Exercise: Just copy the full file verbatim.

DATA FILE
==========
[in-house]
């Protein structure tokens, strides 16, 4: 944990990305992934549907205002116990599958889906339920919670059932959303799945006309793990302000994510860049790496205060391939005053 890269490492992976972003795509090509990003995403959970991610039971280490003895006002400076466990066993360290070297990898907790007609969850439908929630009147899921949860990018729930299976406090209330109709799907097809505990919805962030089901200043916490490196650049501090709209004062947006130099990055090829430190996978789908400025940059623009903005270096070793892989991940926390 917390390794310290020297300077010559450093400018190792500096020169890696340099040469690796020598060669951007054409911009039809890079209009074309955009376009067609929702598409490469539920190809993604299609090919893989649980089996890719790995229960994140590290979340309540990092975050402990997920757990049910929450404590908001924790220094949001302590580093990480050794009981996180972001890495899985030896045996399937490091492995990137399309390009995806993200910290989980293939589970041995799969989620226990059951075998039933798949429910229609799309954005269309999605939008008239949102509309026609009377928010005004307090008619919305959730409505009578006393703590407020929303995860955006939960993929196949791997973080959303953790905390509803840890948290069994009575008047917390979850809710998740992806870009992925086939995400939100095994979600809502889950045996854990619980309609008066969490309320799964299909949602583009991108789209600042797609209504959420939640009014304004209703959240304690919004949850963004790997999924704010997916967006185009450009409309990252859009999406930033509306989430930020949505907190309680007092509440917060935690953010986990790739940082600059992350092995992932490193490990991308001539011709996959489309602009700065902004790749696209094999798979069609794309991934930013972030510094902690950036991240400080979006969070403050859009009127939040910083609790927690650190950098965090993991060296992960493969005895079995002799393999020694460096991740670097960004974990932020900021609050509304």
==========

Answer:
[in-house]
């Protein structure tokens, strides 16, 4: 944990990305992934549907205002116990599958889906339920919670059932959303799945006309793990302000994510860049790496205060391939005053 890269490492992976972003795509090509990003995403959970991610039971280490003895006002400076466990066993360290070297990898907790007609969850439908929630009147899921949860990018729930299976406090209330109709799907097809505990919805962030089901200043916490490196650049501090709209004062947006130099990055090829430190996978789908400025940059623009903005270096070793892989991940926390 917390390794310290020297300077010559450093400018190792500096020169890696340099040469690796020598060669951007054409911009039809890079209009074309955009376009067609929702598409490469539920190809993604299609090919893989649980089996890719790995229960994140590290979340309540990092975050402990997920757990049910929450404590908001924790220094949001302590580093990480050794009981996180972001890495899985030896045996399937490091492995990137399309390009995806993200910290989980293939589970041995799969989620226990059951075998039933798949429910229609799309954005269309999605939008008239949102509309026609009377928010005004307090008619919305959730409505009578006393703590407020929303995860955006939960993929196949791997973080959303953790905390509803840890948290069994009575008047917390979850809710998740992806870009992925086939995400939100095994979600809502889950045996854990619980309609008066969490309320799964299909949602583009991108789209600042797609209504959420939640009014304004209703959240304690919004949850963004790997999924704010997916967006185009450009409309990252859009999406930033509306989430930020949505907190309680007092509440917060935690953010986990790739940082600059992350092995992932490193490990991308001539011709996959489309602009700065902004790749696209094999798979069609794309991934930013972030510094902690950036991240400080979006969070403050859009009127939040910083609790927690650190950098965090993991060296992960493969005895079995002799393999020694460096991740670097960004974990932020900021609050509304």